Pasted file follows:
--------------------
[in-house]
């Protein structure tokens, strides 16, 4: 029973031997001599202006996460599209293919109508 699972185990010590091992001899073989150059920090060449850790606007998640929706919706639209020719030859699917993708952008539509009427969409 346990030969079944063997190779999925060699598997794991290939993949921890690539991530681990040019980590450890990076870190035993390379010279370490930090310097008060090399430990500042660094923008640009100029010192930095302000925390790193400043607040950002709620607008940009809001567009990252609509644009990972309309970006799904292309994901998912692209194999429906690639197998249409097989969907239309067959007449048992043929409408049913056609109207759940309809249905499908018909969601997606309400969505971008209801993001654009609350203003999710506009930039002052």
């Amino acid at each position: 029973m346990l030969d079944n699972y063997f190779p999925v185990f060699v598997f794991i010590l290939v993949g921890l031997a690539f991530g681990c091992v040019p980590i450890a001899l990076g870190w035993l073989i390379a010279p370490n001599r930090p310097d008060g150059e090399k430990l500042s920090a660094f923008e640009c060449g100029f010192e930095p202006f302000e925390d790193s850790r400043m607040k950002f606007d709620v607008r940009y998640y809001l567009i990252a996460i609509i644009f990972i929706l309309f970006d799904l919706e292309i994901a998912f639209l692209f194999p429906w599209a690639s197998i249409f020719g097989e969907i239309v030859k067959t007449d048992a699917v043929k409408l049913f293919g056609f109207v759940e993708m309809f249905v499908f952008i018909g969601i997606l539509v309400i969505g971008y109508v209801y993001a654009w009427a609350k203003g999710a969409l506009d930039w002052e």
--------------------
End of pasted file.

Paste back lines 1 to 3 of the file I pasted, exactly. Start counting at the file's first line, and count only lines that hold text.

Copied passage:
[in-house]
């Protein structure tokens, strides 16, 4: 029973031997001599202006996460599209293919109508 699972185990010590091992001899073989150059920090060449850790606007998640929706919706639209020719030859699917993708952008539509009427969409 346990030969079944063997190779999925060699598997794991290939993949921890690539991530681990040019980590450890990076870190035993390379010279370490930090310097008060090399430990500042660094923008640009100029010192930095302000925390790193400043607040950002709620607008940009809001567009990252609509644009990972309309970006799904292309994901998912692209194999429906690639197998249409097989969907239309067959007449048992043929409408049913056609109207759940309809249905499908018909969601997606309400969505971008209801993001654009609350203003999710506009930039002052």
């Amino acid at each position: 029973m346990l030969d079944n699972y063997f190779p999925v185990f060699v598997f794991i010590l290939v993949g921890l031997a690539f991530g681990c091992v040019p980590i450890a001899l990076g870190w035993l073989i390379a010279p370490n001599r930090p310097d008060g150059e090399k430990l500042s920090a660094f923008e640009c060449g100029f010192e930095p202006f302000e925390d790193s850790r400043m607040k950002f606007d709620v607008r940009y998640y809001l567009i990252a996460i609509i644009f990972i929706l309309f970006d799904l919706e292309i994901a998912f639209l692209f194999p429906w599209a690639s197998i249409f020719g097989e969907i239309v030859k067959t007449d048992a699917v043929k409408l049913f293919g056609f109207v759940e993708m309809f249905v499908f952008i018909g969601i997606l539509v309400i969505g971008y109508v209801y993001a654009w009427a609350k203003g999710a969409l506009d930039w002052e």